According to Weber’s law of proportional processing, perceptual discrimination between stimuli of different magnitudes is based on their proportional differences in magnitude (not absolute differences). Proportional processing operates in various sensory modalities and behavioural contexts. However, whether female mate preference for colour patterns in animals follows Weber’s law of proportional processing remains untested. We addressed this research gap using the jade jumping spider, Siler semiglaucus, whose males exhibit remarkable sexually selected colour patterns and whose females show preferences for males with low abdomen pattern contrast (pattern contrast is defined as the spatial feature of the relative abundance of two adjacent colour patches). By manipulating the dorsal abdomen colour patterns of S. semiglaucus males, we created males with varying abdomen pattern contrasts. We then assessed female preference for males that varied in both absolute and proportional differences in pattern contrast. We found that females preferred males with lower abdomen pattern contrasts and discriminated between males based on both absolute and proportional differences in pattern contrast. While proportional difference alone was not a significant predictor of female mate choice, discrimination based on proportional difference, coupled with absolute difference had a greater influence on female mate preference than absolute difference alone. Hence, our findings suggest that S. semiglaucus female preference for males with lower pattern contrast follows Weber’s law, and female discrimination may have the potential to limit the exaggeration of sexually selected colour patterns.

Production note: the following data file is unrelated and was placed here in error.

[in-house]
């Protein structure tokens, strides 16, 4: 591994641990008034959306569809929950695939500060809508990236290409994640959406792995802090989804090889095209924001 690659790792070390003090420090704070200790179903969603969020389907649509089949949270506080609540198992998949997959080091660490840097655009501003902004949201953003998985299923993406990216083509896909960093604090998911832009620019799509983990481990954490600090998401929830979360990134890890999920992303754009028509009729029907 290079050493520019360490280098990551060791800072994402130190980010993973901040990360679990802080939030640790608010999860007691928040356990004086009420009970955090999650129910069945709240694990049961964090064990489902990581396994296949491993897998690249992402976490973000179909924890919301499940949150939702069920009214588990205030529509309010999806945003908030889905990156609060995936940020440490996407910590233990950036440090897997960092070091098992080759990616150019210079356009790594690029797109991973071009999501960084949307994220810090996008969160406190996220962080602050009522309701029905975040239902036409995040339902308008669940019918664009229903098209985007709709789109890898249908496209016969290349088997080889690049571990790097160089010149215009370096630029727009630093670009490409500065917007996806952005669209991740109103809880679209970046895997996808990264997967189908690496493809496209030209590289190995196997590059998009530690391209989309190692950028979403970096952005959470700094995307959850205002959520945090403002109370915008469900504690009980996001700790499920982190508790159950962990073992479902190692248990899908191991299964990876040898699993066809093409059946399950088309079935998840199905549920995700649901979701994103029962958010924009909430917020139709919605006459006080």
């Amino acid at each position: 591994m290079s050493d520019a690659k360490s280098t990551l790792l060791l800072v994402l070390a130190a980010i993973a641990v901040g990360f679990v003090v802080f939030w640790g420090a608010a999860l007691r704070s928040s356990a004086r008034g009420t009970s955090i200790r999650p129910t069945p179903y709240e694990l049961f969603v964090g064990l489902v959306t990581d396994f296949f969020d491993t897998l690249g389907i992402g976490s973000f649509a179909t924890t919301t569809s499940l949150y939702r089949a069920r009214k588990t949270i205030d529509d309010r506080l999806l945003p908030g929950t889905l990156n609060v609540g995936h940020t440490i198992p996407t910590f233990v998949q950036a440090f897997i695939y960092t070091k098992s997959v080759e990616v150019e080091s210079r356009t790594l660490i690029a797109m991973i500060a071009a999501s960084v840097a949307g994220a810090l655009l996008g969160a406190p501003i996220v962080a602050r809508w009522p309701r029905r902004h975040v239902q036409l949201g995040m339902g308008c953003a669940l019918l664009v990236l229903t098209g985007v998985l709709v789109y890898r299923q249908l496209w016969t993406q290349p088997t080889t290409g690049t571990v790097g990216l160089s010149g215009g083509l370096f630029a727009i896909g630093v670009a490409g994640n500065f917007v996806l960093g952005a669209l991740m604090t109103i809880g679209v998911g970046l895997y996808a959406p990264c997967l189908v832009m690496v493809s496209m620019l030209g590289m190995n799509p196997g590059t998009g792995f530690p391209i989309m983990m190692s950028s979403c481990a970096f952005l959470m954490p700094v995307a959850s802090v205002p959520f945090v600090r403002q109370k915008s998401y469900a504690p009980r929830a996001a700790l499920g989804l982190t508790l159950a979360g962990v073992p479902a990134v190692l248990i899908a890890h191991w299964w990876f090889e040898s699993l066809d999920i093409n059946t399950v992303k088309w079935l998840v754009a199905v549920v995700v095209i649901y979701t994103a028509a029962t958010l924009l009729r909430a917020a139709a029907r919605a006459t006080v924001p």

Female preference for males with lower pattern contrast follows Weber’s law of proportional processing in jumping spiders
Abstract ID: 183
Event: The 3rd AsiaEvo Conference
Topic: The evolution of invertebrate sensory ecology and behaviours
Presenter Name: Bernetta Kwek Zi Wei